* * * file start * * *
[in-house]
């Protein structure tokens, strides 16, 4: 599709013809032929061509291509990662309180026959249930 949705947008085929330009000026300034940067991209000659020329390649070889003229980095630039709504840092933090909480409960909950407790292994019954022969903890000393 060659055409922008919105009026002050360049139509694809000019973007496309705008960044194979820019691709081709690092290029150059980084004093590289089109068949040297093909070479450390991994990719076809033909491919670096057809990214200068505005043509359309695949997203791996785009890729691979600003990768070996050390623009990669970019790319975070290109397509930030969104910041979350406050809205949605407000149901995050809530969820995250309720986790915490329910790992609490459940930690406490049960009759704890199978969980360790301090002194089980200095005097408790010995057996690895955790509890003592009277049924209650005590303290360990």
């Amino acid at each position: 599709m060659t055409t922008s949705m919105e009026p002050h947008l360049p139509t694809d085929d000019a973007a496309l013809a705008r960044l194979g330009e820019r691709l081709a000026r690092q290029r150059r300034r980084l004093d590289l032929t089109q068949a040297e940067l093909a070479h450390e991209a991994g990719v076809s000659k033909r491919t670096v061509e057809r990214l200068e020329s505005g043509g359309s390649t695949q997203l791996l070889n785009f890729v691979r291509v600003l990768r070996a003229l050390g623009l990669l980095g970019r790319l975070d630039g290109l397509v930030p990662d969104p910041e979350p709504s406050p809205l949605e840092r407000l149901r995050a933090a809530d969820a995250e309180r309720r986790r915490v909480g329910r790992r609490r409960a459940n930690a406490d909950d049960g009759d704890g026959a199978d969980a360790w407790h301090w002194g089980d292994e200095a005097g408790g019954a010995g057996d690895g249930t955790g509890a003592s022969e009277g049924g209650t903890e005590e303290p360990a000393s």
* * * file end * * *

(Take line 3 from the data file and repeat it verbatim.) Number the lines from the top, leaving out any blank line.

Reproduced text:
């Amino acid at each position: 599709m060659t055409t922008s949705m919105e009026p002050h947008l360049p139509t694809d085929d000019a973007a496309l013809a705008r960044l194979g330009e820019r691709l081709a000026r690092q290029r150059r300034r980084l004093d590289l032929t089109q068949a040297e940067l093909a070479h450390e991209a991994g990719v076809s000659k033909r491919t670096v061509e057809r990214l200068e020329s505005g043509g359309s390649t695949q997203l791996l070889n785009f890729v691979r291509v600003l990768r070996a003229l050390g623009l990669l980095g970019r790319l975070d630039g290109l397509v930030p990662d969104p910041e979350p709504s406050p809205l949605e840092r407000l149901r995050a933090a809530d969820a995250e309180r309720r986790r915490v909480g329910r790992r609490r409960a459940n930690a406490d909950d049960g009759d704890g026959a199978d969980a360790w407790h301090w002194g089980d292994e200095a005097g408790g019954a010995g057996d690895g249930t955790g509890a003592s022969e009277g049924g209650t903890e005590e303290p360990a000393s």